Borges and Infinity

∞ In The
Works of Jorge
Luis Borges
Rodrigo Andrade
Jeremy Stratton-Smith
Jorge Luis Borges
Born August 24, 1899 in
Buenos Aires, Argentina
Started writing at age 6
and had a translation
published at 9
Moved between Argentina
and Europe several times
throughout childhood
The Garden of Forking Paths
A German spy (Yu Tsun) in England has had his identity
compromised and needs to communicate information to the
In order to do this Tsun identifies a person (Stephen Albert)
whose name contains the information he wishes to pass along and
decides to kill them in order for the information to get to the
The Garden of Forking Paths
When he arrives at Albert’s estate, it turns out that Albert
happens to be in possession of a famous book that was written by
one of Tsun’s ancestors. The book appears to be nonsense, with
chapters not fitting together in any kind of coherent way.
This ancestor was also said to have made a labyrinth that no one
could escape from but it was never found.
The Garden of Forking Paths
Albert solved both of these riddles: the labyrinth is the
book as each chapter of the book is written to be a part
of a different potential plot. Tsun then kills Albert,
successfully communicating the information.
The Garden of Forking Paths
“The Garden of Forking Paths is a picture, incomplete yet
not false” (Kerrigan, 100)
“Differing from Newton…your ancestor did not think
of time as absolute and uniform. He believed in an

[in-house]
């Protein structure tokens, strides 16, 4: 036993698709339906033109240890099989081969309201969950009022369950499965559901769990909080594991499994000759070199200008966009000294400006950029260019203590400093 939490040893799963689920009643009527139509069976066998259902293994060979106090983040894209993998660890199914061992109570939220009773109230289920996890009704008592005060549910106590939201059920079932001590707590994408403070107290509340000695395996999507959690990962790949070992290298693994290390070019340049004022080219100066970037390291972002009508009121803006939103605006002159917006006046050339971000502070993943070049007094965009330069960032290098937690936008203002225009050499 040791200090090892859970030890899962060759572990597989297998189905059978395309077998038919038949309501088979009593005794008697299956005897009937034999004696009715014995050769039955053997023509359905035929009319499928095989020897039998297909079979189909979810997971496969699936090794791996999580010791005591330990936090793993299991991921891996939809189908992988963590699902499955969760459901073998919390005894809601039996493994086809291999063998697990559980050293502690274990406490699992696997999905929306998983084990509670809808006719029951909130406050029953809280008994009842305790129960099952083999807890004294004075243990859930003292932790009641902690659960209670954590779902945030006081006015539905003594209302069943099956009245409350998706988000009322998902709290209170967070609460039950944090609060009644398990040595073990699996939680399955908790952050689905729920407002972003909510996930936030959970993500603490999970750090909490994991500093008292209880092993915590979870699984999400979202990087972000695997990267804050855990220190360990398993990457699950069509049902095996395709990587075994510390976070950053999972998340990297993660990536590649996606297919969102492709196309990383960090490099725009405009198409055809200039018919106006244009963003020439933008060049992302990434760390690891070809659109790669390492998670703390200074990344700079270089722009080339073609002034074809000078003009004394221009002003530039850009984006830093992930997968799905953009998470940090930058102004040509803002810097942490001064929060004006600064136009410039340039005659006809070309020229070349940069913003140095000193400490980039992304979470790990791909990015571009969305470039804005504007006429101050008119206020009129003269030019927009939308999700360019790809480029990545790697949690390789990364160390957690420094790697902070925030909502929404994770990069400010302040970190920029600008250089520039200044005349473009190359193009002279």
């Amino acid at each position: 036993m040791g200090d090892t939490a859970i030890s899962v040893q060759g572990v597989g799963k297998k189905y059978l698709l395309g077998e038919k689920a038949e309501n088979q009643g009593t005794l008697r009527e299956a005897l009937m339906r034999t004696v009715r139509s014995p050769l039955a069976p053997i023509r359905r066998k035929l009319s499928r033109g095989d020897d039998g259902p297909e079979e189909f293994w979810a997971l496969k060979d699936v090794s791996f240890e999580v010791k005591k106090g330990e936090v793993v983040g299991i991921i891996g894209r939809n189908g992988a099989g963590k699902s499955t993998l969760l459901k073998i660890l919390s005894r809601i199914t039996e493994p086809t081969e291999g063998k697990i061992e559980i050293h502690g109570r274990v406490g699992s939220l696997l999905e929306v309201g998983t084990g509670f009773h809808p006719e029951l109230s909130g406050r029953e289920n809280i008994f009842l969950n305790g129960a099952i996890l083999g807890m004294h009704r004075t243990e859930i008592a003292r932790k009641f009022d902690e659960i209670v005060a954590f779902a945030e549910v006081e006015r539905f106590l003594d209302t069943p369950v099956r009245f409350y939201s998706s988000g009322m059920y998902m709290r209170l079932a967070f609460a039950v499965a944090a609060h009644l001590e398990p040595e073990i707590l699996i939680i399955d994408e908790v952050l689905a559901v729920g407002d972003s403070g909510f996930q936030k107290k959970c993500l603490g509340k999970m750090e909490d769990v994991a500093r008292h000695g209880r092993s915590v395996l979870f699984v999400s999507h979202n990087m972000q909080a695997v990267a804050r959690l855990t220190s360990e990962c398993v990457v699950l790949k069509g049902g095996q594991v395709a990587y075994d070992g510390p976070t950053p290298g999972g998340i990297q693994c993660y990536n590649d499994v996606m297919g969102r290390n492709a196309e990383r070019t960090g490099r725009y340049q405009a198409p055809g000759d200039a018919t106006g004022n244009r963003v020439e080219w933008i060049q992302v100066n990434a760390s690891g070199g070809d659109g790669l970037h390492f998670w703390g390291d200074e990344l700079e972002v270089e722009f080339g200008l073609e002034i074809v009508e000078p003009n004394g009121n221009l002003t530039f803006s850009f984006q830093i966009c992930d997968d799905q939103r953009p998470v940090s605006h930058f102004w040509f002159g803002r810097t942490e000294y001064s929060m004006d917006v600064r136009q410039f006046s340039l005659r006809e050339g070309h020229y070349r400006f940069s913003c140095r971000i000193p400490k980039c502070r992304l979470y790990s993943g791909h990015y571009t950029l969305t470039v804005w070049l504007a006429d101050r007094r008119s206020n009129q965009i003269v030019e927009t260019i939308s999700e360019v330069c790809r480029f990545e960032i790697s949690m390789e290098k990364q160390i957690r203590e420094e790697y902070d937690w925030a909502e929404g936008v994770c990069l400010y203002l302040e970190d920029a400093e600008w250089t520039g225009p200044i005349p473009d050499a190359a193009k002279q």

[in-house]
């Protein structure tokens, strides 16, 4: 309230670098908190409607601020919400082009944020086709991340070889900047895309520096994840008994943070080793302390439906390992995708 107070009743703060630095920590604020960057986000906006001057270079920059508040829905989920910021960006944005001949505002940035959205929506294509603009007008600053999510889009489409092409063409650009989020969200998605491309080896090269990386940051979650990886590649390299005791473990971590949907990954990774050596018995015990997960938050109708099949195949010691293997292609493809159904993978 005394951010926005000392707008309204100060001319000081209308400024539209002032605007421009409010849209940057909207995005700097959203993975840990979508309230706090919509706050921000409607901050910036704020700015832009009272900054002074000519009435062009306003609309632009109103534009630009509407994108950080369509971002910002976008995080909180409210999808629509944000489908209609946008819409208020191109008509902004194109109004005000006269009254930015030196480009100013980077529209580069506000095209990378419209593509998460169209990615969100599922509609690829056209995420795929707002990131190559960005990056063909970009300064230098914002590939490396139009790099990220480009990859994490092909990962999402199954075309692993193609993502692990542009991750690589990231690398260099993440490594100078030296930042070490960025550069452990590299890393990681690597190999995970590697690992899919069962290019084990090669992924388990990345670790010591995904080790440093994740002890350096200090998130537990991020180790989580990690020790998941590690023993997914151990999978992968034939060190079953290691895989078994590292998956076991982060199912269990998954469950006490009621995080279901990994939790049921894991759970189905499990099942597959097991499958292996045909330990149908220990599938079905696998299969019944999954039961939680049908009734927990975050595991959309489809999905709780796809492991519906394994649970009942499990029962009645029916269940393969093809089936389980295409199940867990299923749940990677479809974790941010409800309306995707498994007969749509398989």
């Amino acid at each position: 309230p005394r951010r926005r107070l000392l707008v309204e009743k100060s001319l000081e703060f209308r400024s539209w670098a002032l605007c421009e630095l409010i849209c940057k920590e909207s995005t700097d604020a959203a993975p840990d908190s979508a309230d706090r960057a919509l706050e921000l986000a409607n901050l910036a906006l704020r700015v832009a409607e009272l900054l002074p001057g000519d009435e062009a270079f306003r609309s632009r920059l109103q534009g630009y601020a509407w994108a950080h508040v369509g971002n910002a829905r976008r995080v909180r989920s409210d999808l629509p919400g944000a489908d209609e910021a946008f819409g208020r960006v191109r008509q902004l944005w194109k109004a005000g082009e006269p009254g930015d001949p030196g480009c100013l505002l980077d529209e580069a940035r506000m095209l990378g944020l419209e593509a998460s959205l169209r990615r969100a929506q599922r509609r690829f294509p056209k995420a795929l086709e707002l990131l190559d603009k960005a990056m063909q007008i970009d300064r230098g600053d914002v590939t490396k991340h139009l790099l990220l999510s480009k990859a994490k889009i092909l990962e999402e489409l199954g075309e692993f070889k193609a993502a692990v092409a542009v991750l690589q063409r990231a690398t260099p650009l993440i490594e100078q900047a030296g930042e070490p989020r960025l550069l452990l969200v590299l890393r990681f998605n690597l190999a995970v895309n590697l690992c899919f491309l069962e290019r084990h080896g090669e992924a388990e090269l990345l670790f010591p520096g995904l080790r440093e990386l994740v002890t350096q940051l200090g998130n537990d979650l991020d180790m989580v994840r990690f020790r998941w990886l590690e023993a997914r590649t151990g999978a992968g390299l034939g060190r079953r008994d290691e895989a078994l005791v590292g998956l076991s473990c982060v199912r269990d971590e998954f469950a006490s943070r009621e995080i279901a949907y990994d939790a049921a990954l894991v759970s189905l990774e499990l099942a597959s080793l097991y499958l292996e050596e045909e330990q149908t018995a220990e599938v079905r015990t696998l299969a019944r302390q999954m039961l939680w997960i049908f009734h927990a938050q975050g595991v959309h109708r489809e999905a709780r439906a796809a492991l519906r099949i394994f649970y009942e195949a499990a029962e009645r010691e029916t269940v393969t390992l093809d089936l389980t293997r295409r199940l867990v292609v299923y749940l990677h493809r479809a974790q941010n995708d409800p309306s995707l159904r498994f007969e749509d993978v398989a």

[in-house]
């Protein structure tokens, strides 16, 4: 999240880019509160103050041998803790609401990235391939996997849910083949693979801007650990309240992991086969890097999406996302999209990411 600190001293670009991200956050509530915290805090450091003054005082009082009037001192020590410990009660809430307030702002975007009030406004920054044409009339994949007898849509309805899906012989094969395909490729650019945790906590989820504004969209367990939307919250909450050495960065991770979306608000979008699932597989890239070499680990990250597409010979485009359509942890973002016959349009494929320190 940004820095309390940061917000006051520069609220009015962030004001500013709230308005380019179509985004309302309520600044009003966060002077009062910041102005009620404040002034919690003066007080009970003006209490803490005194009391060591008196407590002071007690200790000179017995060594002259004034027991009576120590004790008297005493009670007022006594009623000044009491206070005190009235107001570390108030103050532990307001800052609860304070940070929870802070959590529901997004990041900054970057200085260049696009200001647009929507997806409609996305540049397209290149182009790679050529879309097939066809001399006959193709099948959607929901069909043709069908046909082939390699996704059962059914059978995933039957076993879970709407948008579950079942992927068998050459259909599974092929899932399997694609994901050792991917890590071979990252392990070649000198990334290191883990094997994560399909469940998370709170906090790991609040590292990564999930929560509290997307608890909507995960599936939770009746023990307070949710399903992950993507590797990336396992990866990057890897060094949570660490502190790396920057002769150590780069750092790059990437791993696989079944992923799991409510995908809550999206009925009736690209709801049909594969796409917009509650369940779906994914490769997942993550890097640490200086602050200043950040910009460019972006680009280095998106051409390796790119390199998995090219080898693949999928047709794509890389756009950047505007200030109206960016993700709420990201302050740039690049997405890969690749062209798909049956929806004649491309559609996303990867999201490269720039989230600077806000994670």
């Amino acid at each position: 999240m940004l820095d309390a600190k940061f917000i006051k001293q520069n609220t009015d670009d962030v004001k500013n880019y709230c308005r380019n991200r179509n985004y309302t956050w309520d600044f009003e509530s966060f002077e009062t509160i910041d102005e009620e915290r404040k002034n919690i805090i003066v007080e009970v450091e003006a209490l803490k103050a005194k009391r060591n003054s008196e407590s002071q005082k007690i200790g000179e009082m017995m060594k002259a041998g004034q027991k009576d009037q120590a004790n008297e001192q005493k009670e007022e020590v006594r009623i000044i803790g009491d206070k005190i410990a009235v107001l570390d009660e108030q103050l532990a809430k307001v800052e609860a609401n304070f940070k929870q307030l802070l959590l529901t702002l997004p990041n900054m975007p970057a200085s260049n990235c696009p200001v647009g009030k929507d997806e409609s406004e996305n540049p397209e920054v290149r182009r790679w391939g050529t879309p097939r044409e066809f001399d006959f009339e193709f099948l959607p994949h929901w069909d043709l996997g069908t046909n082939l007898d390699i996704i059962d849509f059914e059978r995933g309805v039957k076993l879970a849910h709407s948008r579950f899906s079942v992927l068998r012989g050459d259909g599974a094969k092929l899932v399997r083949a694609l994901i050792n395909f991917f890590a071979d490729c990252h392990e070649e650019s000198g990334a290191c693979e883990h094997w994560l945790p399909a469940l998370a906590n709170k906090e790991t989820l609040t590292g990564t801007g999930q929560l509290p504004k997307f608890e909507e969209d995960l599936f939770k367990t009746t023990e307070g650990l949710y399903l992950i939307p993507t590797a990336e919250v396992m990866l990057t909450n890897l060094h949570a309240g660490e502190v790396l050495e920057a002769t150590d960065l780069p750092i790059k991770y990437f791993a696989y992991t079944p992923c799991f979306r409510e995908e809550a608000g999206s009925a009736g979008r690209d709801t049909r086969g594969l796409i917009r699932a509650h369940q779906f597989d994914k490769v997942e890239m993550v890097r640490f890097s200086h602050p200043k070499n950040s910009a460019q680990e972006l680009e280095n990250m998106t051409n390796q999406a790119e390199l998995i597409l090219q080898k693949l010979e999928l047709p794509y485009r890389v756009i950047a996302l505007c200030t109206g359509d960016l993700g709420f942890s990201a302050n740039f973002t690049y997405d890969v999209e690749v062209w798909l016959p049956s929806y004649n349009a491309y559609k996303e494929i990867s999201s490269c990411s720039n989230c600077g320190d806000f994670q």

infinite series of times, in [an]…ever spreading network
of diverging, converging and parallel times. This web of
time…embraces every possibility.” (Kerrigan, 100)
The Garden of Forking Paths
“The book is a shapeless mass of contradictory rough
drafts…the hero dies in the third chapter, while in the
fourth he is alive.” (Kerrigan, 96)
What size infinity does The Garden of Forking Paths
imply? If time is continuously bifurcating, what is the
size of the set of all possible times?
The Book of Sand
The narrator, Borges himself, opens the door to a stranger who
offers him bibles. He quickly denies the offer, but then the seller
offers a new book, an infinite book.
This book, according to the seller, has no two pages identical, no
first page nor last.
The Book of Sand
The seller desires a high price, which Borges can’t pay.
Borges, obsessed with the thought of the infinite book
offers his retirement paycheck and a gothic Wyclif
The seller agrees to the trade and leaves. After not
being able to fall asleep, he grabs the book and starts to
read through the pages.
The Book of Sand
He realizes, months later, how the book has consumed
his life in the desire to understand how it works. He
has to get rid of it. Borges takes the book to the
national library of Argentina, where he hides it among
nine thousand books.
The Book of Sand